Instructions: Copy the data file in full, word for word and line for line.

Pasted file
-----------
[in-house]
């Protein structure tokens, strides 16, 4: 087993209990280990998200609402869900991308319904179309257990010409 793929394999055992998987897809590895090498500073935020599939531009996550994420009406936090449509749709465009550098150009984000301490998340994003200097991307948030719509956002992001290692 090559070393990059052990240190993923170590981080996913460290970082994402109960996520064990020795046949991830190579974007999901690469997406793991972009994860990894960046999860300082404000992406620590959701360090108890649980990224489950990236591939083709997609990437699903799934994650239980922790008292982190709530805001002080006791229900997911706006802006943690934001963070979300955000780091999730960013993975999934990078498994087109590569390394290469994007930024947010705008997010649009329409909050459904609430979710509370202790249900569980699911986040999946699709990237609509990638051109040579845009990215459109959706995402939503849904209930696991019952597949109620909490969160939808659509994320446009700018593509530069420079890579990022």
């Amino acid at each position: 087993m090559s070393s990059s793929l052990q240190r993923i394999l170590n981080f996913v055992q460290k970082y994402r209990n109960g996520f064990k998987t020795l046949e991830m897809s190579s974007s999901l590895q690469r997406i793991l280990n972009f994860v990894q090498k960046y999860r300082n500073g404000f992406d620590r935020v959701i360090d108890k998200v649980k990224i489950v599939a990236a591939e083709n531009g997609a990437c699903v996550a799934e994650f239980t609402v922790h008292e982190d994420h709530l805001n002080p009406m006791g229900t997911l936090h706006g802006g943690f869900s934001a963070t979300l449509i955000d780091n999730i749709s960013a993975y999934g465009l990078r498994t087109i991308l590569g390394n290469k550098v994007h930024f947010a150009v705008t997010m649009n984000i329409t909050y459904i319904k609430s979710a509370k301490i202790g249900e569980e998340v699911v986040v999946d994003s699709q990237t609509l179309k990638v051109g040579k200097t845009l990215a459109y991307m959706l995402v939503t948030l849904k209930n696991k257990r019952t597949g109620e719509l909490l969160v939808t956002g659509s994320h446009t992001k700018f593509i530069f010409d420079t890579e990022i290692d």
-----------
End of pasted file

[in-house]
């Protein structure tokens, strides 16, 4: 087993209990280990998200609402869900991308319904179309257990010409 793929394999055992998987897809590895090498500073935020599939531009996550994420009406936090449509749709465009550098150009984000301490998340994003200097991307948030719509956002992001290692 090559070393990059052990240190993923170590981080996913460290970082994402109960996520064990020795046949991830190579974007999901690469997406793991972009994860990894960046999860300082404000992406620590959701360090108890649980990224489950990236591939083709997609990437699903799934994650239980922790008292982190709530805001002080006791229900997911706006802006943690934001963070979300955000780091999730960013993975999934990078498994087109590569390394290469994007930024947010705008997010649009329409909050459904609430979710509370202790249900569980699911986040999946699709990237609509990638051109040579845009990215459109959706995402939503849904209930696991019952597949109620909490969160939808659509994320446009700018593509530069420079890579990022």
């Amino acid at each position: 087993m090559s070393s990059s793929l052990q240190r993923i394999l170590n981080f996913v055992q460290k970082y994402r209990n109960g996520f064990k998987t020795l046949e991830m897809s190579s974007s999901l590895q690469r997406i793991l280990n972009f994860v990894q090498k960046y999860r300082n500073g404000f992406d620590r935020v959701i360090d108890k998200v649980k990224i489950v599939a990236a591939e083709n531009g997609a990437c699903v996550a799934e994650f239980t609402v922790h008292e982190d994420h709530l805001n002080p009406m006791g229900t997911l936090h706006g802006g943690f869900s934001a963070t979300l449509i955000d780091n999730i749709s960013a993975y999934g465009l990078r498994t087109i991308l590569g390394n290469k550098v994007h930024f947010a150009v705008t997010m649009n984000i329409t909050y459904i319904k609430s979710a509370k301490i202790g249900e569980e998340v699911v986040v999946d994003s699709q990237t609509l179309k990638v051109g040579k200097t845009l990215a459109y991307m959706l995402v939503t948030l849904k209930n696991k257990r019952t597949g109620e719509l909490l969160v939808t956002g659509s994320h446009t992001k700018f593509i530069f010409d420079t890579e990022i290692d």